I mentioned that several philosophers objected to calculus at
around the time of its development. In the 18th century, philosopher
published this rant
against calculus called
The Analyst: A DISCOURSE addressed to an infidel mathematician.
had loudly argued about some of the earliest formulations of calculus,
but his objections are clouded by a personal feud with mathematician
Extra Credit Assignment (due Monday May 1): turn in a one-page
summary of what Berkeley was complaining about (in your own words).
Did he have a point?
The Infinite Hotel is a story used to explain some ways that
"infinity" is different from "a really big number," for instance because
we would be justified in writing
and so on, but no big number satisfies these equations!
You can read about the Infinite Hotel
here and here.
of the definition of derivative at work.
(The closer and closer the red point gets to the green point, the better
and better the turquoise line starts to approximate the curve near the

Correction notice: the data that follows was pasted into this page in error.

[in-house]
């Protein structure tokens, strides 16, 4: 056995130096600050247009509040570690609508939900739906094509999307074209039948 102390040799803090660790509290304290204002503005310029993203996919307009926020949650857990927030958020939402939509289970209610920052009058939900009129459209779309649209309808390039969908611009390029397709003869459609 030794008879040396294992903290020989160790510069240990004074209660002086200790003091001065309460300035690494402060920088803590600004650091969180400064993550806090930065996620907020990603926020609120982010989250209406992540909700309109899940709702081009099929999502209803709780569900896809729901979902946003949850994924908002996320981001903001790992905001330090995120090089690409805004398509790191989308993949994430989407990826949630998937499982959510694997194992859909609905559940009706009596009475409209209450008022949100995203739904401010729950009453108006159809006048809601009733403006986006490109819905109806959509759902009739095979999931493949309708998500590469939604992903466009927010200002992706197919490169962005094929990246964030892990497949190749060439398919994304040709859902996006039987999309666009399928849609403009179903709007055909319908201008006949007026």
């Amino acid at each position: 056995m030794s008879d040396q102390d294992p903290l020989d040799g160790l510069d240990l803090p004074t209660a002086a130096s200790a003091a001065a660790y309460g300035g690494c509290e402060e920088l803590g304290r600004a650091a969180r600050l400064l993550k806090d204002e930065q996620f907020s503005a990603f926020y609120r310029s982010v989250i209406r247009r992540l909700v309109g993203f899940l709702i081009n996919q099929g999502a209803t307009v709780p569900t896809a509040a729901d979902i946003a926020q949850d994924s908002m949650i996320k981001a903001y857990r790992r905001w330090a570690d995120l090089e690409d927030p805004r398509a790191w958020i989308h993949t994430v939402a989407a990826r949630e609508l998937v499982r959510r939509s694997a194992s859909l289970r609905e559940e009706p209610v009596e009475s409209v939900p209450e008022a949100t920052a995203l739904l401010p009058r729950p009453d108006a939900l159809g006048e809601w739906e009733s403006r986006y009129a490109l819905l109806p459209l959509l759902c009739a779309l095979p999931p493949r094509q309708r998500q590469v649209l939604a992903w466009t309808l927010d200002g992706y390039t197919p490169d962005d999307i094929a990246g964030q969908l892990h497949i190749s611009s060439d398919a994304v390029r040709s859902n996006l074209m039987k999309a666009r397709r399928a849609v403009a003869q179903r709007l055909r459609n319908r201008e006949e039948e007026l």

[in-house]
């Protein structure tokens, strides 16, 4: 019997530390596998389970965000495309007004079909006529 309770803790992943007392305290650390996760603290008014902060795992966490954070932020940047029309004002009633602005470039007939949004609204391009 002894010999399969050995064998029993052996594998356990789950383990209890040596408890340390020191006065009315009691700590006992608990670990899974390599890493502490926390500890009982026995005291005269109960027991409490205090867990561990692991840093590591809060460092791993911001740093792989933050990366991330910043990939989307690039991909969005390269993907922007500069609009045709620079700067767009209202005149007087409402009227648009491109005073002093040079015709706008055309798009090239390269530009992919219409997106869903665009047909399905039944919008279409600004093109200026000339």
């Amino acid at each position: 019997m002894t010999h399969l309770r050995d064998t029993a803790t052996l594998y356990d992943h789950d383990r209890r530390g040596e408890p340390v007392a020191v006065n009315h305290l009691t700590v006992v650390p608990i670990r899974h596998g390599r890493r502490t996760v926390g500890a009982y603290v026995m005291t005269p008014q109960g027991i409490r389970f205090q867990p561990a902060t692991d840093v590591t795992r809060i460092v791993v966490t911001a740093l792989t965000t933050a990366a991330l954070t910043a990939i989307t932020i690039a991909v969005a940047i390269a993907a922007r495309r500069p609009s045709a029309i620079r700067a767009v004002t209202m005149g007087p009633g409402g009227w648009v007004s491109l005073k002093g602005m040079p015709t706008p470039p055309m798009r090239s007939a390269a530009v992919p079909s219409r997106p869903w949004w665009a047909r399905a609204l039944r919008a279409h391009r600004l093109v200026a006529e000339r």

Here are the three versions of Midterm 2:
If you submit solutions by Monday, May 15
to a version other than the exam you took in
class, it counts for extra credit.
applet. It's kind of complicated to figure out, but worth it.
You can tell it what function to plot, and you can slide around
the "hot point" and see how the derivative is changing.
Here is a related
rates handout from a calculus course at the University of British
Columbia. It has some great problems.
Extra credit assignment (due Monday, June 5): turn in as many of
these as you want (besides 7.9, which already appeared on homework).
Note: since many of these problems have the "short answer" included,
you will have to show detailed work to get credit.